On this day, Tim was telling Marc his backstory. He said he was the youngest son in his family and it was his mother’s wish — and his wish as well — to become a monk. His family scrimped and saved to send him to Dharamshala, to study with the Dalai Lama.

The Dalai Lama talk made me nervous. Should we even be talking about the Dalai Lama, even in passing? There were Chinese soldiers in olive uniforms with bright red arm bands — and guns — milling about in the crowd. Tim did not seem bothered. He continued to talk about his journey in a matter of fact but quiet voice. He loved his studies and wanted very much to become a monk, but his family’s finances became stretched too thin and regretfully they had to call him home to help the family. We sighed in sympathy, but Tim waved us off. “I believe it is my destiny to work here and teach tourists the way of the Buddha,” he said. He nodded his head solemnly as if he were repeating something he truly believed or had at least come to believe after a long period of soul-searching and prayer.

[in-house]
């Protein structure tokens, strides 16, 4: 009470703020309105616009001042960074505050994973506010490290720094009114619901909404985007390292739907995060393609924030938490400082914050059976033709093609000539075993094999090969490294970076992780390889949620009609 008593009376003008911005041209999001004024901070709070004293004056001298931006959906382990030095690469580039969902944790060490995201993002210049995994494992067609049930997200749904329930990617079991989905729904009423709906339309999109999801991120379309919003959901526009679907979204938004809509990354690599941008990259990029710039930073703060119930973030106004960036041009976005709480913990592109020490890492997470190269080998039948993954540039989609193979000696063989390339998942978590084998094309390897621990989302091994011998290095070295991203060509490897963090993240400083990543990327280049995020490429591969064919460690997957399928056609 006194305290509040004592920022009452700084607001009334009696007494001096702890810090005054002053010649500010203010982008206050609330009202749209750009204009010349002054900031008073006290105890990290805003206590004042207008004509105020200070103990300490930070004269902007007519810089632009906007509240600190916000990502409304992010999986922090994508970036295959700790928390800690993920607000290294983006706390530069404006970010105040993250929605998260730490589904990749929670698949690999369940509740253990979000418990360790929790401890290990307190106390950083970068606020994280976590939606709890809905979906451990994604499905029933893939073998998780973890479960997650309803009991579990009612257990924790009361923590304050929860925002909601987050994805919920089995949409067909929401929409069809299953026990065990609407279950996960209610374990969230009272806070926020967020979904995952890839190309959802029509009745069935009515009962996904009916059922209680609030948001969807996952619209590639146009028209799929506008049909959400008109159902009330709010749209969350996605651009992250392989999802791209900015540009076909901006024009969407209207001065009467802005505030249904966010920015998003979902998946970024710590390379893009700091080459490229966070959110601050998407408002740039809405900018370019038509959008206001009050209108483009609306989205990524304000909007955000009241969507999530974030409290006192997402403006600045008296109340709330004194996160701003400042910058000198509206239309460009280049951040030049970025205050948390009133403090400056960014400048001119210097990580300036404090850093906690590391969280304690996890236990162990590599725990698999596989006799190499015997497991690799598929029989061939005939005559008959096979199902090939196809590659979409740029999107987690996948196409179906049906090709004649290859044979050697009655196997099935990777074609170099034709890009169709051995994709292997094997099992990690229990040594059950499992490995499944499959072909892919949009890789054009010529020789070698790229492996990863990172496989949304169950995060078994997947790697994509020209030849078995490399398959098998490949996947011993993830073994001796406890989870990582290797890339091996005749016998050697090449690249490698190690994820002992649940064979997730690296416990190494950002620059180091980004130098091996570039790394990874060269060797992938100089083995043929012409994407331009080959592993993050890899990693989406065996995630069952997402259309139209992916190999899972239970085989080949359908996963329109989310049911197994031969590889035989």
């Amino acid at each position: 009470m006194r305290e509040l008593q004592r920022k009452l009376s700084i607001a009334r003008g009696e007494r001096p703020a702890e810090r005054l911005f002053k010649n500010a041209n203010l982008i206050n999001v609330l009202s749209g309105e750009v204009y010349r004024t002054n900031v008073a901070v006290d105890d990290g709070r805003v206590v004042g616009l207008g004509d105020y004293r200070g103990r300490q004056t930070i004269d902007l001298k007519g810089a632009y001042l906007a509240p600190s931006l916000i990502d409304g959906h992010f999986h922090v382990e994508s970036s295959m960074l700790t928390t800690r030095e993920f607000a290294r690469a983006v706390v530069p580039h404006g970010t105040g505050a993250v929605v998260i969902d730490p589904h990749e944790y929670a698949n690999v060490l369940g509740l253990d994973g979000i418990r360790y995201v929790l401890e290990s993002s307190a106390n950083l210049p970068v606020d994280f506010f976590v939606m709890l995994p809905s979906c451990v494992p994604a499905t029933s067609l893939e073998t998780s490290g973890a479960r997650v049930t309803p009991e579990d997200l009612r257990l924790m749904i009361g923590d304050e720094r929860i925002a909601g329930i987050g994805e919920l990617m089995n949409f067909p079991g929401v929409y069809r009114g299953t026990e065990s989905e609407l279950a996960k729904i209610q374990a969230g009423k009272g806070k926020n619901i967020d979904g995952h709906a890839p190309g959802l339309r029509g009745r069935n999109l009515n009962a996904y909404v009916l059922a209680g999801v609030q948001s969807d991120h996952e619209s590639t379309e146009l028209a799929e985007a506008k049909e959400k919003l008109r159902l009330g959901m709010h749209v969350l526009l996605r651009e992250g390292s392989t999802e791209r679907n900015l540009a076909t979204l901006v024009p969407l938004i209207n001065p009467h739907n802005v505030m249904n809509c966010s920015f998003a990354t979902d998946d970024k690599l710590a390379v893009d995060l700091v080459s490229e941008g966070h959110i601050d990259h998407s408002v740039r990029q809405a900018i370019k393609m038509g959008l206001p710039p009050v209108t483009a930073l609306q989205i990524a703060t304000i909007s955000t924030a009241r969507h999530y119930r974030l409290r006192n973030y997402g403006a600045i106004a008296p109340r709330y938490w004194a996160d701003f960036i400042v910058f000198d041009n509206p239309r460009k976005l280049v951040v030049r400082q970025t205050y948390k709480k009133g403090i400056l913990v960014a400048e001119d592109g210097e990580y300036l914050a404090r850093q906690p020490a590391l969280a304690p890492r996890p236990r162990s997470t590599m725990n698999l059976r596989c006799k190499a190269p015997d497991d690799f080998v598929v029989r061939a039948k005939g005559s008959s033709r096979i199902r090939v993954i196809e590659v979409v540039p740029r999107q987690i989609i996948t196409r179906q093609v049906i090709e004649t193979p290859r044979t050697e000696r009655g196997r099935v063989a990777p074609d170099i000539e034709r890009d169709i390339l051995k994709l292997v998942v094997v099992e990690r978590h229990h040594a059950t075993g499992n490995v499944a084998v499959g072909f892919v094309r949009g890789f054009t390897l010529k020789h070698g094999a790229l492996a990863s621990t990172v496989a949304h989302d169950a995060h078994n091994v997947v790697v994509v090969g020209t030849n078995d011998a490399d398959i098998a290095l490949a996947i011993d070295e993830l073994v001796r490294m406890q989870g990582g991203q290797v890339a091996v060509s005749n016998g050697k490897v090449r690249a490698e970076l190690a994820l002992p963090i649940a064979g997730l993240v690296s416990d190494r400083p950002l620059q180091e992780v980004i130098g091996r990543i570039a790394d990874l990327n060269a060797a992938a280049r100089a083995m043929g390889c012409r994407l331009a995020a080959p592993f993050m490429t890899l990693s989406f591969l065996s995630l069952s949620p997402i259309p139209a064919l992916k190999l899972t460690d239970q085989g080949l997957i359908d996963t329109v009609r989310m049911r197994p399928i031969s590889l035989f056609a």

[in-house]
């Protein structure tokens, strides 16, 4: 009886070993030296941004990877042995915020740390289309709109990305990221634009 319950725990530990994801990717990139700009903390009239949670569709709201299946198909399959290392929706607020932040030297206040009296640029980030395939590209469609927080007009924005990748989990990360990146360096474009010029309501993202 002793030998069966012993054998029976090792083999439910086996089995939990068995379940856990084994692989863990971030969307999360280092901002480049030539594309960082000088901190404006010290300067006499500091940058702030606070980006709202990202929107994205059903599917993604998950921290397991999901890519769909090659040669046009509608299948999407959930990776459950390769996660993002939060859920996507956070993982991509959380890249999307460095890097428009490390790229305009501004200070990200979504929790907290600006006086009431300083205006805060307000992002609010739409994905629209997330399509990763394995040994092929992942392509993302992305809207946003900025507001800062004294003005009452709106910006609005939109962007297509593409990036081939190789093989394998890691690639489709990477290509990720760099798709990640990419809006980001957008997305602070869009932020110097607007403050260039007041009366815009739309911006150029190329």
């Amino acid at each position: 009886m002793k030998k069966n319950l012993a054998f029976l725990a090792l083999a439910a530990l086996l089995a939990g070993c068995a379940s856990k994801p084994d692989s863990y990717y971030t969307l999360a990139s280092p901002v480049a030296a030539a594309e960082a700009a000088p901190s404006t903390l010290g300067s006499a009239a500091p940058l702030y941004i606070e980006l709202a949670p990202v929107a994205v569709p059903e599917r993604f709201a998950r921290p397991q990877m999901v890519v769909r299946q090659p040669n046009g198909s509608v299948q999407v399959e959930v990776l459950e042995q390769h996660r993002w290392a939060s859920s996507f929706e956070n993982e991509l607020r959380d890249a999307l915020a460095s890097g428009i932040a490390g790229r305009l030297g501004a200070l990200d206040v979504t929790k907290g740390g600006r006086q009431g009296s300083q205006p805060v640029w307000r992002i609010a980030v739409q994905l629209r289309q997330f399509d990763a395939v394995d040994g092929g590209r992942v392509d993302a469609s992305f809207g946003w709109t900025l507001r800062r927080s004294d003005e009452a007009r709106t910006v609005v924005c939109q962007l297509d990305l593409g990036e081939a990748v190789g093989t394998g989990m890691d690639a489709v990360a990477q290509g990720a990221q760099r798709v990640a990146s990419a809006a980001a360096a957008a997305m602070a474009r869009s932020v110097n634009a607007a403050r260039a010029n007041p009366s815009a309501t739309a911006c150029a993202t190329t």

Tim, like most Tibetans, was worried about the encroaching presence of the Han Chinese in Tibet. Bit by bit, he said, they were chipping away at Lhasa and the native culture and turning it into a theme park. When we were there, the city was already split between modernized Chinese shopping centers, office buildings, knock-off souvenir shops and what was left of original Tibetan homes, shrines and shops. This made Tim sad and it made each of us feel a bit guilty, but pleased to be visiting this mystical city of colorful temples, fearlessly blue skies and beautiful rituals before it vanished into another large, clean, anonymous Chinese metropolis.